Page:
Equestrian Studies

Equestrian Management Course Requirements

BIO 101: General Biology

Introduction to cell anatomy and organismal biology. The five kingdoms of life are surveyed, emphasizing distinguishing features and lifestyles. In-depth study of major organ systems of multicellular animals. Emphasis on principles underlying living organisms, problems they face and solutions that have evolved. Designed as first of two semesters of a general survey. Three hours lecture; three hours laboratory. NSL

or

BIO 110: Contemporary Biology

A survey of relevant biological principles and processes designed as an introduction to the life sciences for the non-science major. Topics include human biology (cellular and physiological processes), evolution of biodiversity and ecology. Three hours lecture; three hours laboratory. NSL

EDU 206: Educational Psychology

A pragmatically oriented study of learning processes and factors that stimulate and impede those processes. Psychological testing, methods of measuring and evaluating learning. Special needs of learners with exceptionalities and racial and ethnic minorities. Techniques of interpersonal relations and classroom management. Observation in local schools and other institutions. Prerequisite: PSY 110.

EQS 110: Introduction to Equine Management

The foundation course for equestrian studies, which addresses basic equine anatomy, breeds, colors, conformation, equipment, feeding, grooming, minor veterinary care, shoeing, soundness and stable management. Lecture, demonstration, discussion; practica and experiential work required at the stable.

EQS 116: Equine Anatomy and Physiology

A study of the musculoskeletal, respiratory, cardiovascular, digestive, urinary, nervous, endocrine and reproductive systems of the horse from anatomical and physiological perspectives. Prerequisite: BIO 101 or 110. Three hours lecture; two hours laboratory.

EQS 220: Management of Equine Events

Designed for show managers, riders, trainers and instructors, this course examines the operation of various shows, trials, events and competitions, including basics of course design. Reviews national and international rules, governing bodies and organizations. Practicum experiences running college-sponsored events, lecture and discussion. Practica and experiential work requirement at the stable. Not open to first-year students.

EQS 230: Introduction to Training the Horse

Presents the basic concepts of a variety of traditional and modern training methods. The course provides an understanding of the horse’s natural behavior, instincts and ability to learn. Students are taught the use of aids, tack, equipment, schooling exercises and training techniques, all designed to develop a calm, obedient, forward-moving horse. Lecture, discussion and practica.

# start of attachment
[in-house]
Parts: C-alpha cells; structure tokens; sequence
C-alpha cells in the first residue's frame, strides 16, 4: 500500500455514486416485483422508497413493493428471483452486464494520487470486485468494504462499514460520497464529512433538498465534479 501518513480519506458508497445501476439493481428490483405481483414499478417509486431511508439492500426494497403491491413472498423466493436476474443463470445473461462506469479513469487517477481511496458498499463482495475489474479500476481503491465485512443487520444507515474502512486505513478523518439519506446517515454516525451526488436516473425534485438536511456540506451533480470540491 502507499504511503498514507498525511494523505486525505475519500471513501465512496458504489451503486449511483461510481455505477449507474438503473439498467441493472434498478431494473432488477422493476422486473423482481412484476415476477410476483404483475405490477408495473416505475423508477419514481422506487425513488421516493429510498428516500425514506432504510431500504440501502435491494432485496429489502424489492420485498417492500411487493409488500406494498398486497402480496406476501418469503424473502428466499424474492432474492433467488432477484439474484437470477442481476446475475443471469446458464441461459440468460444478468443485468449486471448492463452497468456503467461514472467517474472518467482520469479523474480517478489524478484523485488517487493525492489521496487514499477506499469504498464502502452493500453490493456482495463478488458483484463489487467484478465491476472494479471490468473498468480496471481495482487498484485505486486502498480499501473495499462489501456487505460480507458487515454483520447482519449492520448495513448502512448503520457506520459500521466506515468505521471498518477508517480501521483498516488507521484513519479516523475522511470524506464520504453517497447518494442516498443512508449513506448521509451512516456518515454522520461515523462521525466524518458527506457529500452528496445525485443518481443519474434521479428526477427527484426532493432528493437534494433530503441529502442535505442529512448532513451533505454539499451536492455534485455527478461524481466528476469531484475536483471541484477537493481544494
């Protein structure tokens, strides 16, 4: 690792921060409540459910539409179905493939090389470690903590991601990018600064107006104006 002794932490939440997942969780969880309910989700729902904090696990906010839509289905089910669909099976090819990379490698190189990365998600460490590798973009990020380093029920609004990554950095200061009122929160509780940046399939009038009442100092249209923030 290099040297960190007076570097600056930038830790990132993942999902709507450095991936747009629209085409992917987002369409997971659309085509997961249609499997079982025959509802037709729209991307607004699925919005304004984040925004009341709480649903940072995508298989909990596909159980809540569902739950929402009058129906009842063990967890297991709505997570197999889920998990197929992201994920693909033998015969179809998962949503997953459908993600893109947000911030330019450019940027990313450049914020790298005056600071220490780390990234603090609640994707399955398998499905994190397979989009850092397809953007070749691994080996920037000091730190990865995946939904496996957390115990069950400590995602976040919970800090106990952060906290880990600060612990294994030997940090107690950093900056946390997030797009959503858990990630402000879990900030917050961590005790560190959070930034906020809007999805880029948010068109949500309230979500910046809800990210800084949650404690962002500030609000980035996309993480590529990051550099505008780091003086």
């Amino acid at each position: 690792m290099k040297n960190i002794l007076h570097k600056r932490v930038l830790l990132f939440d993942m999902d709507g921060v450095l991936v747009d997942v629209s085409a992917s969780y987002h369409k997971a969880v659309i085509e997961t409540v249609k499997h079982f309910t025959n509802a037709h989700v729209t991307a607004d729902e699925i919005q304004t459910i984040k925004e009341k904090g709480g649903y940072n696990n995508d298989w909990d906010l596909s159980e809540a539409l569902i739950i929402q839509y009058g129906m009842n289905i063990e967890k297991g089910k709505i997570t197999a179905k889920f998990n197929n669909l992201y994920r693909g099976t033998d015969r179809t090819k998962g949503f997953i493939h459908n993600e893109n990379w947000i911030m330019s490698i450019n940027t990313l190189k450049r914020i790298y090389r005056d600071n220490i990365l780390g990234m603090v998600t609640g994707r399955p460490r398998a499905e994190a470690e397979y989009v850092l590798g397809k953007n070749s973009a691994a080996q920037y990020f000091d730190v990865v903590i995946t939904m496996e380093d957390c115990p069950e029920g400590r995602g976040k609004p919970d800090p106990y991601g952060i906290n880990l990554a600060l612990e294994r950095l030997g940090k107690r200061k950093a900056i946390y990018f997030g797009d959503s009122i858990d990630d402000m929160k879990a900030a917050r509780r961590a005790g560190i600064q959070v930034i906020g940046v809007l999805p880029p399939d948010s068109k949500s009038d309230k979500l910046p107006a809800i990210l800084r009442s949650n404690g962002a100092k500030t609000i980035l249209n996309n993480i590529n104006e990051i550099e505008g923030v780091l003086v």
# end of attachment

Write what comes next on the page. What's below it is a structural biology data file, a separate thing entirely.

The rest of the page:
EQS 235: Applied Horse Training Techniques I

A practicum class in which students work with young, green or problem horses to break, train or retrain for use as riding horses. Coursework includes lunging, long-lining, ground driving, use of cavalletti systems and gymnastic jumping, backing and work under saddle .5 credits. Does not satisfy PE requirement. Prerequisites: EQS 230, EQT 203 or permission.

EQS 240: Introduction to Teaching Horsemanship

A preparatory course for teaching the basics of safe horsemanship, emphasizing theory of riding principles, methods of instruction, safety, prevention of accidents, and supervision of groups and individual riders. Lecture, discussion, observation, practica. Prerequisites: 110, 230.

EQS 326, 327: Methods of Teaching and Training I, II

Courses designed to provide knowledge of riding and schooling principles, methods of instruction, lesson planning, student assessment and lesson horse selection. Lecture, discussion, student teaching practica, laboratory. Prerequisites: 240.

EQS 328, 329: Principles and Practices of Equestrian Management I, II

Capstone courses in teaching horsemanship. Emphasis is placed on building a repertoire of teaching techniques; and critical evaluation of riders, horses, lesson plans, methodology and style. Discussions include the ethics of the industry and philosophical differences among disciplines. Preparation of riders and horses for competitive riding, supervision of teaching staff and peer evaluations. Discussion, presentations, supervised teaching practica, laboratory and experiential work requirements. Prerequisite: EDU 206 (for EQS 328), 327.

PSY 110: Introduction to Psychology

Introduction to the science of behavior. Topics include the biological foundations of behavior, sensation and perception, learning and memory, motivation and emotion, development, personality and adjustment, and social behavior. CC

Contact Information

Ann O'Shallie 
Department Chair
717-264-4141  ext. 3202
ann.oshallie@wilson.edu

If you experience a problem while attempting to submit your application for admission, please call the Office of Admissions at 1-800-421-8402